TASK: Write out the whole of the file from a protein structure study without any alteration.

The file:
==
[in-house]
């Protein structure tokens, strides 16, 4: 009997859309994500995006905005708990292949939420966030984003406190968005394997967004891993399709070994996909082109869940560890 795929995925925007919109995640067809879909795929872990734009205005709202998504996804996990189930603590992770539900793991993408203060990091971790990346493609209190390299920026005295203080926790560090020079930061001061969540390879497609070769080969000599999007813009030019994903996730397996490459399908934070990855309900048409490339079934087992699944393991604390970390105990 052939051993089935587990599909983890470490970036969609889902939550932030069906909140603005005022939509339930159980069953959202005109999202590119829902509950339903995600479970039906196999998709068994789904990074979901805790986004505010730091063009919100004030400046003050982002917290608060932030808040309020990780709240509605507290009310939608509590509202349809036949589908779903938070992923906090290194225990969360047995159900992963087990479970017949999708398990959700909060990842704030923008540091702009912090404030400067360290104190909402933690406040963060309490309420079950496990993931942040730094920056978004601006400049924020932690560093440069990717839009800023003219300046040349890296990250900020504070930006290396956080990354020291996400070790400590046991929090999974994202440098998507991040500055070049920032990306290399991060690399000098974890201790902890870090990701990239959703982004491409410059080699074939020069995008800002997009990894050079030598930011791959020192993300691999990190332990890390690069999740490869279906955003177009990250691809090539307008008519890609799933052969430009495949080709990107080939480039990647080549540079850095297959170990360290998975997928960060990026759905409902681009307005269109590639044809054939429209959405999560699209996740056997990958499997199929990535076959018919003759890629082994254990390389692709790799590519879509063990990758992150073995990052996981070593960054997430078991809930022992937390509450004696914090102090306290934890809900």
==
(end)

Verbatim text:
[in-house]
């Protein structure tokens, strides 16, 4: 009997859309994500995006905005708990292949939420966030984003406190968005394997967004891993399709070994996909082109869940560890 795929995925925007919109995640067809879909795929872990734009205005709202998504996804996990189930603590992770539900793991993408203060990091971790990346493609209190390299920026005295203080926790560090020079930061001061969540390879497609070769080969000599999007813009030019994903996730397996490459399908934070990855309900048409490339079934087992699944393991604390970390105990 052939051993089935587990599909983890470490970036969609889902939550932030069906909140603005005022939509339930159980069953959202005109999202590119829902509950339903995600479970039906196999998709068994789904990074979901805790986004505010730091063009919100004030400046003050982002917290608060932030808040309020990780709240509605507290009310939608509590509202349809036949589908779903938070992923906090290194225990969360047995159900992963087990479970017949999708398990959700909060990842704030923008540091702009912090404030400067360290104190909402933690406040963060309490309420079950496990993931942040730094920056978004601006400049924020932690560093440069990717839009800023003219300046040349890296990250900020504070930006290396956080990354020291996400070790400590046991929090999974994202440098998507991040500055070049920032990306290399991060690399000098974890201790902890870090990701990239959703982004491409410059080699074939020069995008800002997009990894050079030598930011791959020192993300691999990190332990890390690069999740490869279906955003177009990250691809090539307008008519890609799933052969430009495949080709990107080939480039990647080549540079850095297959170990360290998975997928960060990026759905409902681009307005269109590639044809054939429209959405999560699209996740056997990958499997199929990535076959018919003759890629082994254990390389692709790799590519879509063990990758992150073995990052996981070593960054997430078991809930022992937390509450004696914090102090306290934890809900």